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In Excel, I have some macros that are part of a Worksheet module.

In the code, I want to make sure that the ranges referred to are part of that worksheet.

For example, in my Main Sheet worksheet module, say I have:

Sub test()
Dim rng as Range
Set rng = Range("A1")
End Sub

Of course, I want to explicitly give the worksheet the range is on. Typically, I'd do

Set rng = Worksheets("Main Sheet").Range("A1")

But I'm curious, since I have my code in a worksheet module, how can I refer to that worksheet? I was thinking something like ThisWorksheet but that's not a method in VBA (but ThisWorkbook is, which is why I thought to try it).

My only other thoughts are that since my macro is inside a worksheet module, the "unassigned" range variable implicitly refers to the Main Sheet and can not refer to any other worksheet's cells.

Do I understand that correctly, or is there some way to refer to the worksheet the code running is stored in?

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    Since your code resides within the code module for your sheet, you can use the keyword Me to refer to that worksheet -- Set rng = Me.Range("A1"). While not necessary, it does give you access to the IntelliSense. – Domenic Aug 8 '18 at 17:35
  • @Domenic - Aha! That seems like the answer, please feel free to create an answer and I can mark it. (I also assume you can not use Me in a workbook module? Or if you can, Me then refers to essentially ThisWorkbook?). WIthout Me, is my assumption correct in that there's an implicit reference to the worksheet with just Range()? Or could that still theoretically refer to another sheet if active? – BruceWayne Aug 8 '18 at 17:54
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    @BruceWayne - In the Workbook module Range() will refer to whatever sheet is active, so you will need to be explicit if you need to be. If you are using any of the Worksheet events in the Workbook module, then you can use the sh variable that is passed from the event parameters. – Scott Holtzman Aug 8 '18 at 18:06
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    Me refers to the current object, so if you're in the code-behind for ThisWorkbook, it refers to ThisWorkbook ;-) – Mathieu Guindon Aug 8 '18 at 18:20
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A worksheet module is a document module, which is class just like any other, except it inherits (yes, inherits, as in class inheritance!) members from the Worksheet interface, and being a document module the only way to create an instance of it is through the host application's object model (i.e. ThisWorkbook.Worksheets.Add is essentially a factory method).

Being a class module, the worksheet object for that module is an instance of, say, the Sheet1 class, which contains whatever members you put into it, plus every member inherited from the Worksheet interface... including a Range property.

So the reason why an unqualified Range call in a worksheet module refers to that sheet, is simply because of the VBA language's scoping rules - given this code:

foo = Range("B12").Value2
  1. If there's a local variable in that scope named Range, then that's what Range refers to.

  2. If there's a member in that module named Range, then that's what Range refers to.

  3. If there's a global variable in the current project named Range, then that's what Range refers to.

  4. If there's a globally-scoped identifier in a referenced project or type library named Range, then that's what Range refers to.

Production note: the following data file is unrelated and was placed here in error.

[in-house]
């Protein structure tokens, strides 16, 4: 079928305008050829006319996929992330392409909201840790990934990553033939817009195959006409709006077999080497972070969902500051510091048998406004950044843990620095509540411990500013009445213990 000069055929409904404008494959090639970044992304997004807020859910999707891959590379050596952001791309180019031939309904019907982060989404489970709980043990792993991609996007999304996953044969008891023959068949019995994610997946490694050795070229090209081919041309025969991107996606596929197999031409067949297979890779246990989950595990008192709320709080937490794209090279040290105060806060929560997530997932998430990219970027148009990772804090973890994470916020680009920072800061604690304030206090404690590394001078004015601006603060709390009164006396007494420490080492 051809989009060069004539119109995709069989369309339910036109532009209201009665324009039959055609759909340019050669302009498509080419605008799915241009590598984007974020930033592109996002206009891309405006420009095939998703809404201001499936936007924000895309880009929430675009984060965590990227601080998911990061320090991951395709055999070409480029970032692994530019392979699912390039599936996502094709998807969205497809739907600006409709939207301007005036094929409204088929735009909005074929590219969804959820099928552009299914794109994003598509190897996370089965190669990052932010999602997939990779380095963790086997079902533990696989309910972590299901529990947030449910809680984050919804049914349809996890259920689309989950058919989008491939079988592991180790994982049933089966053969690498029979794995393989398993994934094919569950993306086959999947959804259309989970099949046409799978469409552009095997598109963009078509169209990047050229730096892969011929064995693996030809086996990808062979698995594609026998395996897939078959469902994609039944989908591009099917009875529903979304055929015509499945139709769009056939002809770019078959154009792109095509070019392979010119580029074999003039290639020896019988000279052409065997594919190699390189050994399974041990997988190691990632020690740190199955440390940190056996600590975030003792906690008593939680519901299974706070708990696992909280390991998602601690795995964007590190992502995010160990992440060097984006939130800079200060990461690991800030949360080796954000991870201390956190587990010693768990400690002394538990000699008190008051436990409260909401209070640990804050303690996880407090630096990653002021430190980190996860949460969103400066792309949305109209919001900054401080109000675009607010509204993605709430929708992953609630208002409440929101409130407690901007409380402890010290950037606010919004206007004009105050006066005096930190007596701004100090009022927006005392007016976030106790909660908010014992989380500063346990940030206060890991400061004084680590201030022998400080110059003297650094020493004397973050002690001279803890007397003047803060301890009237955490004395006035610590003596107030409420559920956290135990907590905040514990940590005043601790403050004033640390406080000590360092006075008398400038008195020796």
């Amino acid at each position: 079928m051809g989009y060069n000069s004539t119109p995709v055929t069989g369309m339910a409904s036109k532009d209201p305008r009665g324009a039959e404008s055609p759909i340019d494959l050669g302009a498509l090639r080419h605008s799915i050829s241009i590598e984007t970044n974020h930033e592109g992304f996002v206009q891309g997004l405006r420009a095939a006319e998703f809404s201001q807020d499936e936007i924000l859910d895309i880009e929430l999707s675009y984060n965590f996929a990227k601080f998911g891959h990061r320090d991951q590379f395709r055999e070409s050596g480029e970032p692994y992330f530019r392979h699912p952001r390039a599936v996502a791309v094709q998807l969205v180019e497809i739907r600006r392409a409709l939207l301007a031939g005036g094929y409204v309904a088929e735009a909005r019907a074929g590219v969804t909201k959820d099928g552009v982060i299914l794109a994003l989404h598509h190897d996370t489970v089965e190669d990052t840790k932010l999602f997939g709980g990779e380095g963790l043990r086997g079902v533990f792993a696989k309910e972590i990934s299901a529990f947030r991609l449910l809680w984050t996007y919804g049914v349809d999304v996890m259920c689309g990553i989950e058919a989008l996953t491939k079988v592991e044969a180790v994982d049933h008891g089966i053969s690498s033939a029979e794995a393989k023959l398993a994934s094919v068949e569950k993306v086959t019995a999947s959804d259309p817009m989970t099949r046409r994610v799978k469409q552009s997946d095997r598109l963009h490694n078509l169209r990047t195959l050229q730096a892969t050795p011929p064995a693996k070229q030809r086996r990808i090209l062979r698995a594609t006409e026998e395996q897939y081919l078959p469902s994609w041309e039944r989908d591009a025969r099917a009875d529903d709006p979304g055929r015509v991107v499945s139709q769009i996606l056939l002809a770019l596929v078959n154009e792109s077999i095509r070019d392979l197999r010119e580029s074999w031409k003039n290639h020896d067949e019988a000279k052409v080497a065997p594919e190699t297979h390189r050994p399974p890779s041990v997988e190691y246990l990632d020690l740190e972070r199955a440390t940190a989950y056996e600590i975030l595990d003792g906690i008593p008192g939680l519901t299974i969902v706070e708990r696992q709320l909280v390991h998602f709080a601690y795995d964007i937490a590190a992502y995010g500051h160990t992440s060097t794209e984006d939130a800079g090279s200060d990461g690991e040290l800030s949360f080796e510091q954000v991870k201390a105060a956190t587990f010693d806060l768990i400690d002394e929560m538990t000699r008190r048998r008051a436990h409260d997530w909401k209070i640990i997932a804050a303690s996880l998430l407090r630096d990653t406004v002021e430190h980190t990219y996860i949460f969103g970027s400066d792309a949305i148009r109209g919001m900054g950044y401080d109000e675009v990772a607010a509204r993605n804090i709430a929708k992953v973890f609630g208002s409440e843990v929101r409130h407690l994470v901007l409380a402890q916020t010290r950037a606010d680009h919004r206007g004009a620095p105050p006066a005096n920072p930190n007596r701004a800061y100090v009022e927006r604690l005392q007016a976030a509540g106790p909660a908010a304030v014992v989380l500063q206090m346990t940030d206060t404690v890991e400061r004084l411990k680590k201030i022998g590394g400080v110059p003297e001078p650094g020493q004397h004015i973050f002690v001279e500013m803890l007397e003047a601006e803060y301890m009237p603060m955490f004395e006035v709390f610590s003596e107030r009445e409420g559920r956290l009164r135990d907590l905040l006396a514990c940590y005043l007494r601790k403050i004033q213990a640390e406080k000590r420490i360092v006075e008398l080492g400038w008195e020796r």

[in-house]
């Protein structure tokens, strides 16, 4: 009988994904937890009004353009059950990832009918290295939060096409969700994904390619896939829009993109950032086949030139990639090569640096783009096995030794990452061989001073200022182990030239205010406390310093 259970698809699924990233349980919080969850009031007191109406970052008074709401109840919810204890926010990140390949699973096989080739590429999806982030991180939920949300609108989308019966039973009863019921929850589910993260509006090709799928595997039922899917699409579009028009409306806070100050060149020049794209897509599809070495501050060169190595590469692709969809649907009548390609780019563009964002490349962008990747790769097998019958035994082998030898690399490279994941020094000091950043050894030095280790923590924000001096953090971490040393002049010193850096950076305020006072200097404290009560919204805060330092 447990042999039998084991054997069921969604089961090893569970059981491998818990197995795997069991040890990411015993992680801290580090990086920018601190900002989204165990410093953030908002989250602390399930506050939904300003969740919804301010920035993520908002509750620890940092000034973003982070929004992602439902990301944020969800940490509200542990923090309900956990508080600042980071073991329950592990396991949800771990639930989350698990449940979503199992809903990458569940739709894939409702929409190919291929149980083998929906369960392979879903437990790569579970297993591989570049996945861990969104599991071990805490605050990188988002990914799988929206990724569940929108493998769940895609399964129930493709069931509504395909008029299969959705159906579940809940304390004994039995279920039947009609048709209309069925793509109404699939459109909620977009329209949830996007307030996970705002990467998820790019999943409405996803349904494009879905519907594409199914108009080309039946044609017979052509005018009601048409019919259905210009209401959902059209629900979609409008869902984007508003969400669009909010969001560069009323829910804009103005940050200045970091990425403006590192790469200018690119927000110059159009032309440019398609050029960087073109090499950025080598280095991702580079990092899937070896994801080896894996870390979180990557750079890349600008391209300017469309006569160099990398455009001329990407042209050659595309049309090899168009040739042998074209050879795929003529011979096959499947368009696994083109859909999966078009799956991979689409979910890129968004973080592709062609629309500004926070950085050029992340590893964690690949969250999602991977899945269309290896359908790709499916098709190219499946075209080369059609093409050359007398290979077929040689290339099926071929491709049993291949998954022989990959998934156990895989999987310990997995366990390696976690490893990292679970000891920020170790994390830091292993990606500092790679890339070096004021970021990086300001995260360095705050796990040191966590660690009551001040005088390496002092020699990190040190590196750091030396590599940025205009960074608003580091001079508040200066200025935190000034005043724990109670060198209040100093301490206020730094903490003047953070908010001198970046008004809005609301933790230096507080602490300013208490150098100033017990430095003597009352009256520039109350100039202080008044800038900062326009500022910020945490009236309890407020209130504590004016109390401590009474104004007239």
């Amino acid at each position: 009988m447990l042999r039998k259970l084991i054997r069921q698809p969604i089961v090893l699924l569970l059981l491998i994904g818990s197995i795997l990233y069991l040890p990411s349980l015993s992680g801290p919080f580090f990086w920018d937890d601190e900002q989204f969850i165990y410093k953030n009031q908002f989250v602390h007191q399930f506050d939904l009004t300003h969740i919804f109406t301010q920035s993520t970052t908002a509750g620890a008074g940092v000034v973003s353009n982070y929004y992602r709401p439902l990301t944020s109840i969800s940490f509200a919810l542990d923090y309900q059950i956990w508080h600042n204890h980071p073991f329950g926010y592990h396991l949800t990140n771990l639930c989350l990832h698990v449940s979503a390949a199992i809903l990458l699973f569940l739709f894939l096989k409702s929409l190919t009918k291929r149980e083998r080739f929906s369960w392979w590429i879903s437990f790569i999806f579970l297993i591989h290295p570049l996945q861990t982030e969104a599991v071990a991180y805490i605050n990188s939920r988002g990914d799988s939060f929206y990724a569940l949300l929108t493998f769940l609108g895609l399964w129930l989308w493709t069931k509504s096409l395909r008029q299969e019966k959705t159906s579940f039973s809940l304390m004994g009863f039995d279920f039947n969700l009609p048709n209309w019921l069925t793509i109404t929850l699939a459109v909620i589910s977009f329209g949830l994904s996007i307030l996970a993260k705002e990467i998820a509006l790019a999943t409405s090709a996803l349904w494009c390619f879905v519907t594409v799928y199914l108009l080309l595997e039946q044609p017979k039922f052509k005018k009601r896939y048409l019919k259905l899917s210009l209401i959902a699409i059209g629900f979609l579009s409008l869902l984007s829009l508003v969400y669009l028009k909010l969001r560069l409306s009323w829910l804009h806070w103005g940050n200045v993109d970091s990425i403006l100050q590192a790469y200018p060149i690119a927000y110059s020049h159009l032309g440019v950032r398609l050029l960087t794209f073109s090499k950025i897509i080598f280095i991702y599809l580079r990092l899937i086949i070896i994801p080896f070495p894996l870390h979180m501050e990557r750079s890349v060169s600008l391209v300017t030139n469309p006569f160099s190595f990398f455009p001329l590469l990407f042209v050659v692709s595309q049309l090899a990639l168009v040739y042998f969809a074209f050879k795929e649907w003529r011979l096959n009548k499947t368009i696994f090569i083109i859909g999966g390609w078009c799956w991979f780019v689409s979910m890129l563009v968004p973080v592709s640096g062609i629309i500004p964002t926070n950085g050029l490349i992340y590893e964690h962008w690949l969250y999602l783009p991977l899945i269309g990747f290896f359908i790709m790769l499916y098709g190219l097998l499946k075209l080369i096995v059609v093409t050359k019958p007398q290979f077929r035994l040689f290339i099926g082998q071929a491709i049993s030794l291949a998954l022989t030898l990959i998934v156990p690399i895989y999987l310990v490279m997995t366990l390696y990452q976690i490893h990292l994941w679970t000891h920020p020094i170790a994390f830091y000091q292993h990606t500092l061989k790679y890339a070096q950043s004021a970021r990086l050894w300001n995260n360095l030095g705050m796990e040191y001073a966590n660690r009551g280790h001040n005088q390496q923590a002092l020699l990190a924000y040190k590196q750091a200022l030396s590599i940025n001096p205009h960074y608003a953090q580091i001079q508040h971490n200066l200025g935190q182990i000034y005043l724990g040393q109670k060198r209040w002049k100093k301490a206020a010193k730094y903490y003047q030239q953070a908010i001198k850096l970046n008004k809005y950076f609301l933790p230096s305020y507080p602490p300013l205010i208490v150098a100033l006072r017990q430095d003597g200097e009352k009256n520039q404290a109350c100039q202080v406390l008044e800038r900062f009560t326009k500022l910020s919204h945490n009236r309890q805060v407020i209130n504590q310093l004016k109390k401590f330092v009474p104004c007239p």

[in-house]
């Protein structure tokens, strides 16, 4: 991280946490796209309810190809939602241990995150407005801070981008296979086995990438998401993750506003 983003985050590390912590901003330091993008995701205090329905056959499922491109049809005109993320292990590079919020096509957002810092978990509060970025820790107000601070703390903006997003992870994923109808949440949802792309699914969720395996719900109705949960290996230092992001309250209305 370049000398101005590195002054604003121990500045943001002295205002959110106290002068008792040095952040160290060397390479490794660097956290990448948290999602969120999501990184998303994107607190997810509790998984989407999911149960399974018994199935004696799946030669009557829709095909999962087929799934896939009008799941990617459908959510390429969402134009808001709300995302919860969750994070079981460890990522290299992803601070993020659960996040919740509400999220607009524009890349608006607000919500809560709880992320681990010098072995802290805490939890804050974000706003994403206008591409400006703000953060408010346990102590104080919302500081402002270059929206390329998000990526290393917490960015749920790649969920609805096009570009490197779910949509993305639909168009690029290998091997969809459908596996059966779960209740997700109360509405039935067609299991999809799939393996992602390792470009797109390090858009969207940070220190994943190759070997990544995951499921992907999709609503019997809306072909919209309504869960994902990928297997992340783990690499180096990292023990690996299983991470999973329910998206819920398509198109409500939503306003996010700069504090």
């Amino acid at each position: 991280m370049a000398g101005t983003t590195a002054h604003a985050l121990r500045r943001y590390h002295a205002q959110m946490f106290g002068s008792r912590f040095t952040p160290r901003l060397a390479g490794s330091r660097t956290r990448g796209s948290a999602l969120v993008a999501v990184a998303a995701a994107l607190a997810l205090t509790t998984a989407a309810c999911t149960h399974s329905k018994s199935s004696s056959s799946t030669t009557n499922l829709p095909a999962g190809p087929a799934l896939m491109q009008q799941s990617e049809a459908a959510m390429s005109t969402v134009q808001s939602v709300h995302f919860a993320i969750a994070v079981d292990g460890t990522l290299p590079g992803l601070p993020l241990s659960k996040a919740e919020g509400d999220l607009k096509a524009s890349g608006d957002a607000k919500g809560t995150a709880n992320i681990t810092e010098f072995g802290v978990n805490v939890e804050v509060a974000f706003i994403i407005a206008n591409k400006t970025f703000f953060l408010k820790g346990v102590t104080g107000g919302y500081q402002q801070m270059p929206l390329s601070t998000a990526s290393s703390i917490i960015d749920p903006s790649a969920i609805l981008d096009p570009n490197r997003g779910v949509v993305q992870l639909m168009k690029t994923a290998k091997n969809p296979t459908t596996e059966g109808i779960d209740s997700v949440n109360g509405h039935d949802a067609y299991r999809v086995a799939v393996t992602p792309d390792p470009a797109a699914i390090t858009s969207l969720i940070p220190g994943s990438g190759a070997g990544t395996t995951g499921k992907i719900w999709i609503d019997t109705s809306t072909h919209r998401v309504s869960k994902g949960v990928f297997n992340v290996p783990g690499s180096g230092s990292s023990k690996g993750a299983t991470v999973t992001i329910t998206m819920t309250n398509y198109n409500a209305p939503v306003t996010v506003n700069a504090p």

Members of 'Sheet1' include a 'Range' property, which is a member of the 'Worksheet' class

You can disambiguate the Range call by qualifying it with the Me keyword, which returns a reference to the current object, in this case through the Sheet1 interface (still assuming you're in the code-behind of Sheet1):

foo = Me.Range("B12").Value2

That code will work against Sheet1 if you're in the code-behind of Sheet1, and against Sheet2 if you're in the code-behind of Sheet2, ...and will fail to compile in a standard module.


When you're in a standard module, an unqualified Range call obeys the exact same scoping rules:

  1. If there's a local variable in that scope named Range, then that's what Range refers to.

  2. If there's a member in that module named Range, then that's what Range refers to.

  3. If there's a global variable in the current project named Range, then that's what Range refers to.

  4. If there's a globally-scoped identifier in a referenced project or type library named Range, then that's what Range refers to.

(assuming no shadowing of the Range identifier is occurring in that module/project)

The globally-scoped identifier in this case can be found in the hidden Global module:

members of '_Global' include a 'Range' property

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    Whooooo!!! That's an awesome answer, thank so very much for your help and time taken to write it! – BruceWayne Aug 8 '18 at 18:26
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    This is one big reason why I dislike implicit references - they don't help in making wrong code look wrong. Consistently qualifying with Me for all member accesses will scream wrong when transposing that code into a standard module or in an incompatible class/document class and paves the way for easy refactoring. – this Aug 8 '18 at 22:42
  • (Oh, PS I use RubberDuck all the time, it's great! Thanks so much for your most excellent work on it!! :D) – BruceWayne Aug 13 '18 at 6:14
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    @BruceWayne oh, I just write the bugs - blame this, M.Doerner, Comintern, Vogel612, ThunderFrame and everyone else involved for the bits that do work ;-) (thanks!) – Mathieu Guindon Aug 13 '18 at 6:34
  • (don't mind me, having a rather bad time with this autocompletion feature ATM) – Mathieu Guindon Aug 13 '18 at 6:36

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